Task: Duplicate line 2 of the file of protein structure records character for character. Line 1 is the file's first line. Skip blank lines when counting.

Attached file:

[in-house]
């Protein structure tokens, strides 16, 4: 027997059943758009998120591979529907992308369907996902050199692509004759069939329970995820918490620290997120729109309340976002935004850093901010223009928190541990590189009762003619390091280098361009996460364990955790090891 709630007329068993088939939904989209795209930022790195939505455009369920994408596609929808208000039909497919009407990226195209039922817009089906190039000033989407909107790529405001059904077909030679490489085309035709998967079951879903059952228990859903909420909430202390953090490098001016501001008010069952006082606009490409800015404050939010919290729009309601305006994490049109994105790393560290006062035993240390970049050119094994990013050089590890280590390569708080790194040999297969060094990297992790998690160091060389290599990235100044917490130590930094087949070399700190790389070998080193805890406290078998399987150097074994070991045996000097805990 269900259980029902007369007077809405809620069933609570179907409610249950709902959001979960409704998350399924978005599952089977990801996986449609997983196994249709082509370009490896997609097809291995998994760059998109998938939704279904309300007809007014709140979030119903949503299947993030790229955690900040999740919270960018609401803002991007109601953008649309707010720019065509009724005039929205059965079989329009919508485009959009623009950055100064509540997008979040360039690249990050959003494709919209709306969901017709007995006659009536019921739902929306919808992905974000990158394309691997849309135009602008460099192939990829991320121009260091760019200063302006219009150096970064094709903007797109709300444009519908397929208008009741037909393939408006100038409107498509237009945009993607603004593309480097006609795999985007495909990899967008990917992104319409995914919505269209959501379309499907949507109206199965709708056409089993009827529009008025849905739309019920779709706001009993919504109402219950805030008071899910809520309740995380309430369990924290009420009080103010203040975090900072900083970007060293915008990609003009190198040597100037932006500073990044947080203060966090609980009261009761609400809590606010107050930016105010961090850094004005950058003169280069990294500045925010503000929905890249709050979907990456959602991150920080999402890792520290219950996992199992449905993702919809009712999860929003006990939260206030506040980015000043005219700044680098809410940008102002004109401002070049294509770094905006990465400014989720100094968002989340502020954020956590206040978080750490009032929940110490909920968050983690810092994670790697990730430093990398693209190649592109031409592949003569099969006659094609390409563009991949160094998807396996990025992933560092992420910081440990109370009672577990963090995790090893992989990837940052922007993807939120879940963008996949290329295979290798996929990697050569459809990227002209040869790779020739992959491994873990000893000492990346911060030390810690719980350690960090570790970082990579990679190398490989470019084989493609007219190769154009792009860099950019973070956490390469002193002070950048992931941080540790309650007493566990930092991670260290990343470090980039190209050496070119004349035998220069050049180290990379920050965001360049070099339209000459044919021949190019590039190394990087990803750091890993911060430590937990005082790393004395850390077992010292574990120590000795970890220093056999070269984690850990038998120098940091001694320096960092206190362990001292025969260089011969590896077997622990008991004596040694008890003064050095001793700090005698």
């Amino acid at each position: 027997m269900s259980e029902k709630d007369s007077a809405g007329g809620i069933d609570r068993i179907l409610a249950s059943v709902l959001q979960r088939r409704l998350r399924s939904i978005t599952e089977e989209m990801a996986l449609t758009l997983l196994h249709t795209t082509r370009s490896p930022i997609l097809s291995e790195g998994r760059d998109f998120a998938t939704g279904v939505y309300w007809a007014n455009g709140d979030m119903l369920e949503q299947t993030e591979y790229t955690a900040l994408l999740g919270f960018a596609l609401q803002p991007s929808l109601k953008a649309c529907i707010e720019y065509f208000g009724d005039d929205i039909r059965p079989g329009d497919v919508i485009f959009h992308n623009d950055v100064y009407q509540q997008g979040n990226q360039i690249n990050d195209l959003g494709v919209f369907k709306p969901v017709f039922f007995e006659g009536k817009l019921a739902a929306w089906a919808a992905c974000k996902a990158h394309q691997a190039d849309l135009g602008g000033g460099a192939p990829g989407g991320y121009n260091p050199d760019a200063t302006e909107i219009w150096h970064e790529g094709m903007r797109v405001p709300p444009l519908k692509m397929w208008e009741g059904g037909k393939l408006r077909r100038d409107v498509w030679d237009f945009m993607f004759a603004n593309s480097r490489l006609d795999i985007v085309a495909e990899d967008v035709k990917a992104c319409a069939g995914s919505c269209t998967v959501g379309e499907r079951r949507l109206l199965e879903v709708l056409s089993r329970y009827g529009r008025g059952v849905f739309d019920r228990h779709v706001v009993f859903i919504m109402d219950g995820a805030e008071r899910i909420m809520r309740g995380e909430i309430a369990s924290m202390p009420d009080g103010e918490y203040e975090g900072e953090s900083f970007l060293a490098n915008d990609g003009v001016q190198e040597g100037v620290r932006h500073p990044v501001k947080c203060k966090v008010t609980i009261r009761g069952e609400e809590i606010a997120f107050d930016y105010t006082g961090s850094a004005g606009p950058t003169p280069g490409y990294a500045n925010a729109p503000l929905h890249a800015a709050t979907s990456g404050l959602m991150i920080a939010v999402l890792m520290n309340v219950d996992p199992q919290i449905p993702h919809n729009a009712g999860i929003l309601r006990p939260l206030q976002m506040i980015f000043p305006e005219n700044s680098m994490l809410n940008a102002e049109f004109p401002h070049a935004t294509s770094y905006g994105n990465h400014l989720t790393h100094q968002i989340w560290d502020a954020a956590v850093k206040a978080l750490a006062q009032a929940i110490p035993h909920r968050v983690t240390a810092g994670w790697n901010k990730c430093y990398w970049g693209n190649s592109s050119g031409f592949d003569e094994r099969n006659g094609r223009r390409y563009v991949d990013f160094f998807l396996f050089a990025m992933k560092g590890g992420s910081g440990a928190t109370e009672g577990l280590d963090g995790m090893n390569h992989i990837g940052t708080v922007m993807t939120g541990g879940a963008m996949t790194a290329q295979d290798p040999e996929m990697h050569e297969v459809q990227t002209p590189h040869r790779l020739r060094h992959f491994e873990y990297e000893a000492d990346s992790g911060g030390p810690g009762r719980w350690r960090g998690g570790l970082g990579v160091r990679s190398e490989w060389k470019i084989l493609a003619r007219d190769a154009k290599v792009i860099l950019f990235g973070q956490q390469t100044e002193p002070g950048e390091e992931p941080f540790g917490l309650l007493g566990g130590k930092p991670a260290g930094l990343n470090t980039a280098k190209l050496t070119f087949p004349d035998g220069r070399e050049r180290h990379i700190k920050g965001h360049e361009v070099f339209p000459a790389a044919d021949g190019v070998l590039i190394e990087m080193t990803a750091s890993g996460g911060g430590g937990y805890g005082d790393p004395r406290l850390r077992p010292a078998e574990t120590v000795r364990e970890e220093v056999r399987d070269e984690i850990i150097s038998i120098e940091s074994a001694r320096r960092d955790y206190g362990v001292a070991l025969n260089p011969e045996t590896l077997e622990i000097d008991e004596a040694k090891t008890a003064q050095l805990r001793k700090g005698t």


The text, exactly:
């Protein structure tokens, strides 16, 4: 027997059943758009998120591979529907992308369907996902050199692509004759069939329970995820918490620290997120729109309340976002935004850093901010223009928190541990590189009762003619390091280098361009996460364990955790090891 709630007329068993088939939904989209795209930022790195939505455009369920994408596609929808208000039909497919009407990226195209039922817009089906190039000033989407909107790529405001059904077909030679490489085309035709998967079951879903059952228990859903909420909430202390953090490098001016501001008010069952006082606009490409800015404050939010919290729009309601305006994490049109994105790393560290006062035993240390970049050119094994990013050089590890280590390569708080790194040999297969060094990297992790998690160091060389290599990235100044917490130590930094087949070399700190790389070998080193805890406290078998399987150097074994070991045996000097805990 269900259980029902007369007077809405809620069933609570179907409610249950709902959001979960409704998350399924978005599952089977990801996986449609997983196994249709082509370009490896997609097809291995998994760059998109998938939704279904309300007809007014709140979030119903949503299947993030790229955690900040999740919270960018609401803002991007109601953008649309707010720019065509009724005039929205059965079989329009919508485009959009623009950055100064509540997008979040360039690249990050959003494709919209709306969901017709007995006659009536019921739902929306919808992905974000990158394309691997849309135009602008460099192939990829991320121009260091760019200063302006219009150096970064094709903007797109709300444009519908397929208008009741037909393939408006100038409107498509237009945009993607603004593309480097006609795999985007495909990899967008990917992104319409995914919505269209959501379309499907949507109206199965709708056409089993009827529009008025849905739309019920779709706001009993919504109402219950805030008071899910809520309740995380309430369990924290009420009080103010203040975090900072900083970007060293915008990609003009190198040597100037932006500073990044947080203060966090609980009261009761609400809590606010107050930016105010961090850094004005950058003169280069990294500045925010503000929905890249709050979907990456959602991150920080999402890792520290219950996992199992449905993702919809009712999860929003006990939260206030506040980015000043005219700044680098809410940008102002004109401002070049294509770094905006990465400014989720100094968002989340502020954020956590206040978080750490009032929940110490909920968050983690810092994670790697990730430093990398693209190649592109031409592949003569099969006659094609390409563009991949160094998807396996990025992933560092992420910081440990109370009672577990963090995790090893992989990837940052922007993807939120879940963008996949290329295979290798996929990697050569459809990227002209040869790779020739992959491994873990000893000492990346911060030390810690719980350690960090570790970082990579990679190398490989470019084989493609007219190769154009792009860099950019973070956490390469002193002070950048992931941080540790309650007493566990930092991670260290990343470090980039190209050496070119004349035998220069050049180290990379920050965001360049070099339209000459044919021949190019590039190394990087990803750091890993911060430590937990005082790393004395850390077992010292574990120590000795970890220093056999070269984690850990038998120098940091001694320096960092206190362990001292025969260089011969590896077997622990008991004596040694008890003064050095001793700090005698």